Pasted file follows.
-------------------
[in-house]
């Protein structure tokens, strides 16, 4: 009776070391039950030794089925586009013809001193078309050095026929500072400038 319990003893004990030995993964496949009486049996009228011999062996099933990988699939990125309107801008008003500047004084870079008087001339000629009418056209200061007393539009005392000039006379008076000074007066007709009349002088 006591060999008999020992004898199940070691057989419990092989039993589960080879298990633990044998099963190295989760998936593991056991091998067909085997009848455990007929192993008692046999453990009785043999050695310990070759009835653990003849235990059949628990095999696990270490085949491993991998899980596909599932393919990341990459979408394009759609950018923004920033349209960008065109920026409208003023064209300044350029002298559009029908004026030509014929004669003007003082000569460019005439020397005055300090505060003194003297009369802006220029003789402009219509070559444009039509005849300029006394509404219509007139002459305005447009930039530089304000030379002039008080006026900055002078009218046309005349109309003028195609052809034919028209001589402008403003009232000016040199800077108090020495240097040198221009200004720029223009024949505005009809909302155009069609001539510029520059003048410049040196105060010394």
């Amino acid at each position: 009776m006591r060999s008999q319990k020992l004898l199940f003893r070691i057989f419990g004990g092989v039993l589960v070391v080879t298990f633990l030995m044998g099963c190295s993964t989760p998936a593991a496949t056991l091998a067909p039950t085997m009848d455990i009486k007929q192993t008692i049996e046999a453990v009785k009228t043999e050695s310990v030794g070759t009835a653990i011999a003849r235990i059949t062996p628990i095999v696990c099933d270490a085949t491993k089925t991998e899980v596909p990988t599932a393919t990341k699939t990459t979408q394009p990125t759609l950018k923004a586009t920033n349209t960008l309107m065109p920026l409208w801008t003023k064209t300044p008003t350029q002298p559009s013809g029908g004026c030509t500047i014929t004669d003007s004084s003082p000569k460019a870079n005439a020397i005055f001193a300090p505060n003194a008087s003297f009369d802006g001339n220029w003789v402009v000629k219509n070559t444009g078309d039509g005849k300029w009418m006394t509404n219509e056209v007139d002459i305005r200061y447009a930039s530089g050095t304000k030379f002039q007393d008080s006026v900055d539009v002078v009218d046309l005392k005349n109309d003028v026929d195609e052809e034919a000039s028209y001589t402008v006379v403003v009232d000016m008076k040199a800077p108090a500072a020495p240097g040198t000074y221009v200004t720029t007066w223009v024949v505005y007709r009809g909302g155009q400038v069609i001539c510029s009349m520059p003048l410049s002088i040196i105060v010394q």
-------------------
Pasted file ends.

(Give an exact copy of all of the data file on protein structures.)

[in-house]
């Protein structure tokens, strides 16, 4: 009776070391039950030794089925586009013809001193078309050095026929500072400038 319990003893004990030995993964496949009486049996009228011999062996099933990988699939990125309107801008008003500047004084870079008087001339000629009418056209200061007393539009005392000039006379008076000074007066007709009349002088 006591060999008999020992004898199940070691057989419990092989039993589960080879298990633990044998099963190295989760998936593991056991091998067909085997009848455990007929192993008692046999453990009785043999050695310990070759009835653990003849235990059949628990095999696990270490085949491993991998899980596909599932393919990341990459979408394009759609950018923004920033349209960008065109920026409208003023064209300044350029002298559009029908004026030509014929004669003007003082000569460019005439020397005055300090505060003194003297009369802006220029003789402009219509070559444009039509005849300029006394509404219509007139002459305005447009930039530089304000030379002039008080006026900055002078009218046309005349109309003028195609052809034919028209001589402008403003009232000016040199800077108090020495240097040198221009200004720029223009024949505005009809909302155009069609001539510029520059003048410049040196105060010394």
């Amino acid at each position: 009776m006591r060999s008999q319990k020992l004898l199940f003893r070691i057989f419990g004990g092989v039993l589960v070391v080879t298990f633990l030995m044998g099963c190295s993964t989760p998936a593991a496949t056991l091998a067909p039950t085997m009848d455990i009486k007929q192993t008692i049996e046999a453990v009785k009228t043999e050695s310990v030794g070759t009835a653990i011999a003849r235990i059949t062996p628990i095999v696990c099933d270490a085949t491993k089925t991998e899980v596909p990988t599932a393919t990341k699939t990459t979408q394009p990125t759609l950018k923004a586009t920033n349209t960008l309107m065109p920026l409208w801008t003023k064209t300044p008003t350029q002298p559009s013809g029908g004026c030509t500047i014929t004669d003007s004084s003082p000569k460019a870079n005439a020397i005055f001193a300090p505060n003194a008087s003297f009369d802006g001339n220029w003789v402009v000629k219509n070559t444009g078309d039509g005849k300029w009418m006394t509404n219509e056209v007139d002459i305005r200061y447009a930039s530089g050095t304000k030379f002039q007393d008080s006026v900055d539009v002078v009218d046309l005392k005349n109309d003028v026929d195609e052809e034919a000039s028209y001589t402008v006379v403003v009232d000016m008076k040199a800077p108090a500072a020495p240097g040198t000074y221009v200004t720029t007066w223009v024949v505005y007709r009809g909302g155009q400038v069609i001539c510029s009349m520059p003048l410049s002088i040196i105060v010394q």